2010 Révélation Chardonnay

6825The 2010 Révélation Chardonnay is a $4.99 Trader Joe’s exclusive sourced from grapes grown in the Languedoc region in the south of France. This wine comes from the Negociant side of Badet, Clement & Cie,  who also grow and produce their own wines in Burgundy and the Languedoc. The bottle is labeled “dans nos chais” which translates to bottled in our cellar, meaning they might have aged and bottled the wine but they did not grow or produce the wine. Negociants (they buy excess wine and grapes and sell them under their own label, but are not allowed to tell exactly where the wine and grapes came from, just like many of Trader Joe’s wines) have a long history in France, those who consistently offer high quality wine at a fair price are widely followed by French wine buyers. The  Révélation Chardonnay is designated a “Vin de Pays D’Oc” wine indicating it was grown in the Languedoc but didn’t meet all the requirements to be a AOC wine. Trader Joe’s says the wine was aged in oak barrels for a time and the alcohol content is 13%.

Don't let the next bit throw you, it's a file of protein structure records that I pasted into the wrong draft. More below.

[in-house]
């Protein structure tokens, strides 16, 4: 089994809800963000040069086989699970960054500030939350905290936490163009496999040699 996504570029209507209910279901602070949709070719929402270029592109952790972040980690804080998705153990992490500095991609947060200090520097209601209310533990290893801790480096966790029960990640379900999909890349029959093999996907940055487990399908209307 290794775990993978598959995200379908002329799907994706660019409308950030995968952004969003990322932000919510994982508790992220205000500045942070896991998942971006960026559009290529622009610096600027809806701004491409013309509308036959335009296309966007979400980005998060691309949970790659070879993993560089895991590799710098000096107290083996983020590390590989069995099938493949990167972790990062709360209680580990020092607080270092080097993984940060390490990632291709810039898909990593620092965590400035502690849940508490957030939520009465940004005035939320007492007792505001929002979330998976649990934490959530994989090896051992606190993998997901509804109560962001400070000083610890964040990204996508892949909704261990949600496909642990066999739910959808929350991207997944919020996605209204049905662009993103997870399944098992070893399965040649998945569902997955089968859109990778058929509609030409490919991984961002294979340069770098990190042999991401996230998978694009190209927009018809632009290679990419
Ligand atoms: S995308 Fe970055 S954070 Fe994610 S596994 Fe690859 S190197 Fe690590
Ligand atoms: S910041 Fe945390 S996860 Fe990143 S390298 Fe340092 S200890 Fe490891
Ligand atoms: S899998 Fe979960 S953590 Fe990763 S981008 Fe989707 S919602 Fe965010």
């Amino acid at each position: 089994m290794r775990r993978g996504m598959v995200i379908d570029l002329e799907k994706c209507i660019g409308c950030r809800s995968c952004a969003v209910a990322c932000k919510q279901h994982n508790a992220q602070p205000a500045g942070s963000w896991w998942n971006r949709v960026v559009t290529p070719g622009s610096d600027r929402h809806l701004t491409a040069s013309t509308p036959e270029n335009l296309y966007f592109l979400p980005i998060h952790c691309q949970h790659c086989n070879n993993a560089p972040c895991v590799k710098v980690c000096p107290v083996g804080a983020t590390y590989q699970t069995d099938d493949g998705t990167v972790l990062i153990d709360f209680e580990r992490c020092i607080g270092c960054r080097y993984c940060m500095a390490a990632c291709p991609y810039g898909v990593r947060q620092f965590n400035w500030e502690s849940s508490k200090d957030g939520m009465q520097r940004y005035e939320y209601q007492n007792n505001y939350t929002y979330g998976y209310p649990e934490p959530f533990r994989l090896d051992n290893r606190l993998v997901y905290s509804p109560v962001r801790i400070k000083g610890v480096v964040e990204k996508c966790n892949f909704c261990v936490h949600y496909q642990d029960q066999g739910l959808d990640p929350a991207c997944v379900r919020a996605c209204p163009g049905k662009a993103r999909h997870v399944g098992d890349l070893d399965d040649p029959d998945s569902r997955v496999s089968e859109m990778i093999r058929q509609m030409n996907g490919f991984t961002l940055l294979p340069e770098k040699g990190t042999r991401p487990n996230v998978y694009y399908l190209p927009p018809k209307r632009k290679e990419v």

The color is pale extra virgin olive oil yellow. The nose is lemon, pineapple and orange blossom honey. It starts of with a little tart lime, ripe peach and a light, but persistant hit of butter. This is an oaked Chardonnay, but the oak is not heavy handed. The mid palate adds lemon chiffon and a pink grapefruit half with sugar on top. The acidity is light, this is a Chardonnay that would pair well with lighter foods, nothing too spicy or too bold. The finish is soft and subtle, but does manage to linger for quite some time.

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The Révélation Chardonnay is a no excuses, less than five buck French Chardonnay. Burgundy Chardonnay drinkers will say the Révélation lacks depth and length and while it might be a little lacking in those departments, it also lacks about $45 of Burgundy Chardonnay’s price tag. This is a quality wine that just happens to sell for $4.99, you will like it or not like it solely based on its merits. This is not a wine that tastes like shortcuts were made to achieve a price point.

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Don’t tell anyone, but there is absolutely no correlation between the cost of wine and the quality of wine.